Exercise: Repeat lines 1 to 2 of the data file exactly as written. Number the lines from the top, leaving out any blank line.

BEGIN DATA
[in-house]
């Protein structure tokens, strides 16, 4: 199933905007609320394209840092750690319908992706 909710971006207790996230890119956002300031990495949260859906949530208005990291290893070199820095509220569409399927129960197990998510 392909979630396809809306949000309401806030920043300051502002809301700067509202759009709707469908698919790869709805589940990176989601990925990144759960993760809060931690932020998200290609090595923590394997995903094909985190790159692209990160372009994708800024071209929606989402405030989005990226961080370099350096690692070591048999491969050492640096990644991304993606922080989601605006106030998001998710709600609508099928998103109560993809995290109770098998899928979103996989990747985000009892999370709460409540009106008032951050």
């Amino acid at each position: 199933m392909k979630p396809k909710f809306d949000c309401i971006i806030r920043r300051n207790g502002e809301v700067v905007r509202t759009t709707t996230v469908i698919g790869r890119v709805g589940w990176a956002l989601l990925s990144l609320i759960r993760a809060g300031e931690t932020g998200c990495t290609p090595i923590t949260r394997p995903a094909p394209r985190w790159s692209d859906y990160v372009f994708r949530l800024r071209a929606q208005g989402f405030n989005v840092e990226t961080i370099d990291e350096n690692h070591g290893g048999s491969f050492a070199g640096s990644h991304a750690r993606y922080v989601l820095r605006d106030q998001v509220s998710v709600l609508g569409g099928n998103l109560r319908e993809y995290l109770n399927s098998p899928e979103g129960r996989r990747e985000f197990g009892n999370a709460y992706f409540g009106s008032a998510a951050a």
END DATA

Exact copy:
[in-house]
């Protein structure tokens, strides 16, 4: 199933905007609320394209840092750690319908992706 909710971006207790996230890119956002300031990495949260859906949530208005990291290893070199820095509220569409399927129960197990998510 392909979630396809809306949000309401806030920043300051502002809301700067509202759009709707469908698919790869709805589940990176989601990925990144759960993760809060931690932020998200290609090595923590394997995903094909985190790159692209990160372009994708800024071209929606989402405030989005990226961080370099350096690692070591048999491969050492640096990644991304993606922080989601605006106030998001998710709600609508099928998103109560993809995290109770098998899928979103996989990747985000009892999370709460409540009106008032951050």